- Letter Writer
- Biographies and personal histories, Obituaries
- RAN Ships
- None noted.
- March 2000 edition of the Naval Historical Review (all rights reserved)
“To achieve the marvellous,” wrote Tom Robbins, “it is precisely the unthinkable that must be thought”. When a 24 year-old school teacher from Capel in Western Australia went by train across the continent to join a “man’s Navy”, many must have thought: “Barbara Denise MacLeod, what you are doing is unthinkable.” At the very least, a life in the Navy of 1953 was an ill-regarded career choice for a young woman.
MacLeod, who has died aged 70, was born in Bunbury, WA.
For the next 30 years, “BD”, as she will affectionately be remembered, dedicated herself to ensuring that women could have a fair and proper place in the Navy, shaping the careers and futures of hundreds who served in the Women’s Royal Australian Naval Service (WRANS).
Perhaps her greatest achievement was winning over those who tried to limit women’s careers to the WRANS alone. She achieved what she probably considered her birthright: to serve fully in the Australian Defence Force.
Her no-nonsense approach to life, her integrity and courage, and her belief in hard work blazed a trail for many young women of the Navy to follow. That is, follow if they were strong enough and brave enough. She was no easy act to follow.
Her look could freeze at 50 paces, her voice could have a young woman trembling in trepidation, and her criticism, always well founded, could cut to the bone.
But for all the “toughness” there was tenderness too – she loved people and gave her all for the “Navy family”. In return she was liked, loved, admired – even feared by a few – but respected by all. BD knew that the road for those 300 or so women who were to join the WRANS in the 1950s and ’60s was never going to be easy.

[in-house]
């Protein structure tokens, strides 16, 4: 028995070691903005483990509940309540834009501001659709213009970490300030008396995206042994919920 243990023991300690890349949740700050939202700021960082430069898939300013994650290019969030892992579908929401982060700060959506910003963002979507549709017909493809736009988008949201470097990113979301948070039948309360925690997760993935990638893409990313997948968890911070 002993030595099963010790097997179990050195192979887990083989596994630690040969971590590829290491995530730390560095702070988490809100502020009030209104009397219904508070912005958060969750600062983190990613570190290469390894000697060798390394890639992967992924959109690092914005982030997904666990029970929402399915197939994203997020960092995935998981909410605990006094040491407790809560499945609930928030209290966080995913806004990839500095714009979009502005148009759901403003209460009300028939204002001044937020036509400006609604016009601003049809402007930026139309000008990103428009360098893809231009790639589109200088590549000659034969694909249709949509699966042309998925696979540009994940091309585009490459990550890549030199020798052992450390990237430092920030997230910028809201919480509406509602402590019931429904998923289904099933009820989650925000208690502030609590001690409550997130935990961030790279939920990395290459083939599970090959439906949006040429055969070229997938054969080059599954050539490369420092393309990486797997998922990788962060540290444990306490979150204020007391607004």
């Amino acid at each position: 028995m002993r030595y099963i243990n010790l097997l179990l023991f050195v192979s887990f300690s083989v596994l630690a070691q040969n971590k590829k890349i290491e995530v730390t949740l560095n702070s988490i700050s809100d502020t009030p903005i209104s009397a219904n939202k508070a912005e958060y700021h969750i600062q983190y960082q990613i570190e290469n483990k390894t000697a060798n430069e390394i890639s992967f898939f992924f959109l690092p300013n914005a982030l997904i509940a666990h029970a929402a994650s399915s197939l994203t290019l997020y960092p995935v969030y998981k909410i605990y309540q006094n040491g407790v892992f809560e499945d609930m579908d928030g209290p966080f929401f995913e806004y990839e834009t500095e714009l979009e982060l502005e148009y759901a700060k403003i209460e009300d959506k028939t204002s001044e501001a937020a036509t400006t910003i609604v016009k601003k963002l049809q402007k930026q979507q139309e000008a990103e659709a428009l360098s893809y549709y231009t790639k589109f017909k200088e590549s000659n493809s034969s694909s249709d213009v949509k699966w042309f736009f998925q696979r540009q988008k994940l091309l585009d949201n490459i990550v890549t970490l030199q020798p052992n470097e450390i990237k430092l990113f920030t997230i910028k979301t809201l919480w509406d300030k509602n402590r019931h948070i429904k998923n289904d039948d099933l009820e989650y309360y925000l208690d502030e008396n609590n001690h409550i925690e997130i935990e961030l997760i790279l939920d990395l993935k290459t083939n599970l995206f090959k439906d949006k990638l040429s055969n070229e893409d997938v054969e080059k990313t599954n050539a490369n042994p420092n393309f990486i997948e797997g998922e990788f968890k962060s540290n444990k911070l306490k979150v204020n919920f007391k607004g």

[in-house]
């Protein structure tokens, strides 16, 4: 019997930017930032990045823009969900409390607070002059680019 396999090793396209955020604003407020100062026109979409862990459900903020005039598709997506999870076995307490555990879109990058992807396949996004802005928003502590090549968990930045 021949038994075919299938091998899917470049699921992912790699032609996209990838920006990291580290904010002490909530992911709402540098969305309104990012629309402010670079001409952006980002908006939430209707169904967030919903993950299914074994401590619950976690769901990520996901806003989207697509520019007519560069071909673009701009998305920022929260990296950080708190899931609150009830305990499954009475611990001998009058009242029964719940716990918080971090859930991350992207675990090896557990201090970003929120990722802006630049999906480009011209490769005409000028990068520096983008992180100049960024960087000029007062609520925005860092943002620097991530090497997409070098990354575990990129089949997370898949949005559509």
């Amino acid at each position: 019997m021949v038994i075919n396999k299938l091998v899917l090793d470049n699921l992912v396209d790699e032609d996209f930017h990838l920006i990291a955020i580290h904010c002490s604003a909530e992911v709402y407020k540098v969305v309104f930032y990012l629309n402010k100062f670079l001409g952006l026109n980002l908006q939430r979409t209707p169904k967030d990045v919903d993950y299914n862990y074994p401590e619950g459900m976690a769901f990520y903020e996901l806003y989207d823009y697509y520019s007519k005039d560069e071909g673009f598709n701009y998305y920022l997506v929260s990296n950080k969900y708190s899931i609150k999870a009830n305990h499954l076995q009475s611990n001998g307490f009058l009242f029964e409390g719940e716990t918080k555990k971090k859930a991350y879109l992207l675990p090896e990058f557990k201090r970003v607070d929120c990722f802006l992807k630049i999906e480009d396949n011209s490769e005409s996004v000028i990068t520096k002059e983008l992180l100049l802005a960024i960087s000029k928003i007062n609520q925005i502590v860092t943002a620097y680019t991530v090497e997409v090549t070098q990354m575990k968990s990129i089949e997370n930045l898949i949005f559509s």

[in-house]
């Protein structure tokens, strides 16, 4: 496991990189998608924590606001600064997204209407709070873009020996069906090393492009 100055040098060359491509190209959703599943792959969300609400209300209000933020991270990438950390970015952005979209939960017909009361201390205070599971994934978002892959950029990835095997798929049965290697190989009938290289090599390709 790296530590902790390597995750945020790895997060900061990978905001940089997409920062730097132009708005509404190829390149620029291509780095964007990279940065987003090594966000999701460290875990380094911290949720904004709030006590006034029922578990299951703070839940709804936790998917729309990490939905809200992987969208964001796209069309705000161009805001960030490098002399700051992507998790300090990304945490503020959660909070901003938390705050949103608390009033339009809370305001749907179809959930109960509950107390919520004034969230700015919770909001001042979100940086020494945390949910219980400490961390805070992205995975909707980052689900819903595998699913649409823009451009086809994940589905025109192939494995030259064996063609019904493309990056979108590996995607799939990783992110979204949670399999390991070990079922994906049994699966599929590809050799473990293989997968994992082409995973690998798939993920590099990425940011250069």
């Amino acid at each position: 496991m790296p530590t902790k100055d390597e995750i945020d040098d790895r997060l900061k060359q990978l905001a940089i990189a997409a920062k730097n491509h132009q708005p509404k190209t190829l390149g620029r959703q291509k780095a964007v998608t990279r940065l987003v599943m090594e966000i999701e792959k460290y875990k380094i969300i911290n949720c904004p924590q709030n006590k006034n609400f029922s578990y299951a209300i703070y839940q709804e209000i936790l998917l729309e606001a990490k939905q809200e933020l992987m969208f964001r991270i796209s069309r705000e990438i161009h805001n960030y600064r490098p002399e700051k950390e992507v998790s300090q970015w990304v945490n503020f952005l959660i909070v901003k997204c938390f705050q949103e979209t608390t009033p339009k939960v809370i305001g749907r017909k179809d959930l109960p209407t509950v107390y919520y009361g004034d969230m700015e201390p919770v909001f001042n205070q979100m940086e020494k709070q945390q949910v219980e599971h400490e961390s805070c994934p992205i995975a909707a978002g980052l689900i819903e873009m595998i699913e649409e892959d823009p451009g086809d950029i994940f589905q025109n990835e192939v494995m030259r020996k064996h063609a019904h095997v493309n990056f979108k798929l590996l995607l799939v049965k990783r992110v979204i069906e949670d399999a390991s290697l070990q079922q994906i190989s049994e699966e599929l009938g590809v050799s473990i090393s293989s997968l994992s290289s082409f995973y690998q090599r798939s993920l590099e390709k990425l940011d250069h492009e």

The one constant who fought to achieve better status, worthwhile careers and a level playing field for women was BD. Her generosity of spirit, her strong moral code and her genuine belief in the equality of women eventually became an acclaimed asset for all who served in Australia’s Navy.
That she was elevated to the position of WRANS director and later director of naval industrial policy as a full member of the Royal Australian Navy are real achievements in the advancement of the status of women in the ADF.
Without these steps, we would never have come so far along the path to equality as we have, with women now serving in all but one area of the Navy.
After retiring, BD took a very active role in the community life of Mollymook, on the south coast of NSW. She was a keen sports lover. Golf became a passion in her middle years, presumably giving her pleasure because it was one of those few things in her life that could not be directed, ordered, inspected and disciplined.
At MacLeod’s funeral, her sister Officer Commander Susan Jones used the words of the American writer Maya Angelou to summarise MacLeod’s approach to life:
“A woman should be tough but tender, laugh as much as possible, live a long life. The struggle for equality continues unabated, and the woman warrior who is armed with wit and courage will be among the first to celebrate victory.”
MacLeod is survived by her brother John and sister-in-law Rosemary.
Andrew Stackpool, The Sydney Morning Herald 1.2.00